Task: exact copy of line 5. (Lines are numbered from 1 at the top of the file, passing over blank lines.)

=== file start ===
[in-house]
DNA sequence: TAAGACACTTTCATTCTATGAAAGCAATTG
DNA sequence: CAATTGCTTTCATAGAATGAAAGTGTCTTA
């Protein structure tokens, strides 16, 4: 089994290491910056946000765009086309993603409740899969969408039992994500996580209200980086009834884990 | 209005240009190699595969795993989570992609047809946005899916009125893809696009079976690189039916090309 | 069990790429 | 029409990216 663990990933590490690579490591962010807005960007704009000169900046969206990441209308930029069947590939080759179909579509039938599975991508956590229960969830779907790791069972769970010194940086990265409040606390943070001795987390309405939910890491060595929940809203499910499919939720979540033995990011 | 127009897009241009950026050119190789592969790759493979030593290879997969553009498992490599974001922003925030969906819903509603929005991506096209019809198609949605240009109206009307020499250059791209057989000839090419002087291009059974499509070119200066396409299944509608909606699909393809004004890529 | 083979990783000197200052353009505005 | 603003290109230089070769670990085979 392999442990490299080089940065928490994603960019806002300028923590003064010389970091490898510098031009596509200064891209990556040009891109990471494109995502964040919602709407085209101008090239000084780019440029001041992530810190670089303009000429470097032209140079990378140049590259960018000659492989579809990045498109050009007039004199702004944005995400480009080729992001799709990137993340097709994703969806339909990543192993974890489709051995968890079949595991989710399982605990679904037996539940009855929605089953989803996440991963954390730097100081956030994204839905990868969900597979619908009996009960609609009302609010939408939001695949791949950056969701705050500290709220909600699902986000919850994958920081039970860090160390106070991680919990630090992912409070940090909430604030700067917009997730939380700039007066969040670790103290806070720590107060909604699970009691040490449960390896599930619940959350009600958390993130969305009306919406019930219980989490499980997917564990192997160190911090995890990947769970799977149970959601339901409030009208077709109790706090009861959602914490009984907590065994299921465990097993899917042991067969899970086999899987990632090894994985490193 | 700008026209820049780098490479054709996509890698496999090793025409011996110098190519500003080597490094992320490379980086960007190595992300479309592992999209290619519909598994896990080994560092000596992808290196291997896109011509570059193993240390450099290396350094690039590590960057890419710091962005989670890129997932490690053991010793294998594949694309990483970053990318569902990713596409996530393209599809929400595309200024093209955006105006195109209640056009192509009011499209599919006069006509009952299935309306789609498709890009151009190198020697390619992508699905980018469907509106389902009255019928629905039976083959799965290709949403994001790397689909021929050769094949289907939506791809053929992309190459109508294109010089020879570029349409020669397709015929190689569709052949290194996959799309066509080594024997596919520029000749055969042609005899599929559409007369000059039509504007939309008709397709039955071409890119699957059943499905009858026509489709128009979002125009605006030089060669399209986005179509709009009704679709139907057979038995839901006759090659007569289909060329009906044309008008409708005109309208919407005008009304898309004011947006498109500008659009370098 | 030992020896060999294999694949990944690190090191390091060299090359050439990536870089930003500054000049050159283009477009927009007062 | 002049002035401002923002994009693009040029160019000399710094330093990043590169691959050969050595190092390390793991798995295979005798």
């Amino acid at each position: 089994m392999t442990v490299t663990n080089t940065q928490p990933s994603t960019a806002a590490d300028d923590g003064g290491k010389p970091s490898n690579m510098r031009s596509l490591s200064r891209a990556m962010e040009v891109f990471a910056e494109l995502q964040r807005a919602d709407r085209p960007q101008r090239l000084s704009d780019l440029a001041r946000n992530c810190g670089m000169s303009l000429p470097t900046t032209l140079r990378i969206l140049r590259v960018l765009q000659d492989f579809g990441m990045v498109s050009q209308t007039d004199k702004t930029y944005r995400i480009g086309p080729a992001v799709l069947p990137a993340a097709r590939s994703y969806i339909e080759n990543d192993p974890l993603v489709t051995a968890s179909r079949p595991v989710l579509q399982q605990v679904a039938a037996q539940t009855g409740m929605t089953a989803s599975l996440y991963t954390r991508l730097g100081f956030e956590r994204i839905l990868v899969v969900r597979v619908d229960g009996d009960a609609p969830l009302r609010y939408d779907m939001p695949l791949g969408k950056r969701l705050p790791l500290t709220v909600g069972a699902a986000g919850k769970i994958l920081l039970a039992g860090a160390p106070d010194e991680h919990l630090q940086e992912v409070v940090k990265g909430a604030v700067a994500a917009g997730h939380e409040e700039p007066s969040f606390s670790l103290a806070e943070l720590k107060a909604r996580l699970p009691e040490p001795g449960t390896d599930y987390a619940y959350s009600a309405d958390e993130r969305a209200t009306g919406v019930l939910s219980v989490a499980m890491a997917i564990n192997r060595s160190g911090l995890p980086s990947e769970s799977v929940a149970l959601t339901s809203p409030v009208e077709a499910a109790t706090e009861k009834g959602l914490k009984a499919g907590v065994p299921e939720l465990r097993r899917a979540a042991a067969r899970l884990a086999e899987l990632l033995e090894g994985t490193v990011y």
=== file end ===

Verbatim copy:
């Amino acid at each position: 089994m392999t442990v490299t663990n080089t940065q928490p990933s994603t960019a806002a590490d300028d923590g003064g290491k010389p970091s490898n690579m510098r031009s596509l490591s200064r891209a990556m962010e040009v891109f990471a910056e494109l995502q964040r807005a919602d709407r085209p960007q101008r090239l000084s704009d780019l440029a001041r946000n992530c810190g670089m000169s303009l000429p470097t900046t032209l140079r990378i969206l140049r590259v960018l765009q000659d492989f579809g990441m990045v498109s050009q209308t007039d004199k702004t930029y944005r995400i480009g086309p080729a992001v799709l069947p990137a993340a097709r590939s994703y969806i339909e080759n990543d192993p974890l993603v489709t051995a968890s179909r079949p595991v989710l579509q399982q605990v679904a039938a037996q539940t009855g409740m929605t089953a989803s599975l996440y991963t954390r991508l730097g100081f956030e956590r994204i839905l990868v899969v969900r597979v619908d229960g009996d009960a609609p969830l009302r609010y939408d779907m939001p695949l791949g969408k950056r969701l705050p790791l500290t709220v909600g069972a699902a986000g919850k769970i994958l920081l039970a039992g860090a160390p106070d010194e991680h919990l630090q940086e992912v409070v940090k990265g909430a604030v700067a994500a917009g997730h939380e409040e700039p007066s969040f606390s670790l103290a806070e943070l720590k107060a909604r996580l699970p009691e040490p001795g449960t390896d599930y987390a619940y959350s009600a309405d958390e993130r969305a209200t009306g919406v019930l939910s219980v989490a499980m890491a997917i564990n192997r060595s160190g911090l995890p980086s990947e769970s799977v929940a149970l959601t339901s809203p409030v009208e077709a499910a109790t706090e009861k009834g959602l914490k009984a499919g907590v065994p299921e939720l465990r097993r899917a979540a042991a067969r899970l884990a086999e899987l990632l033995e090894g994985t490193v990011y």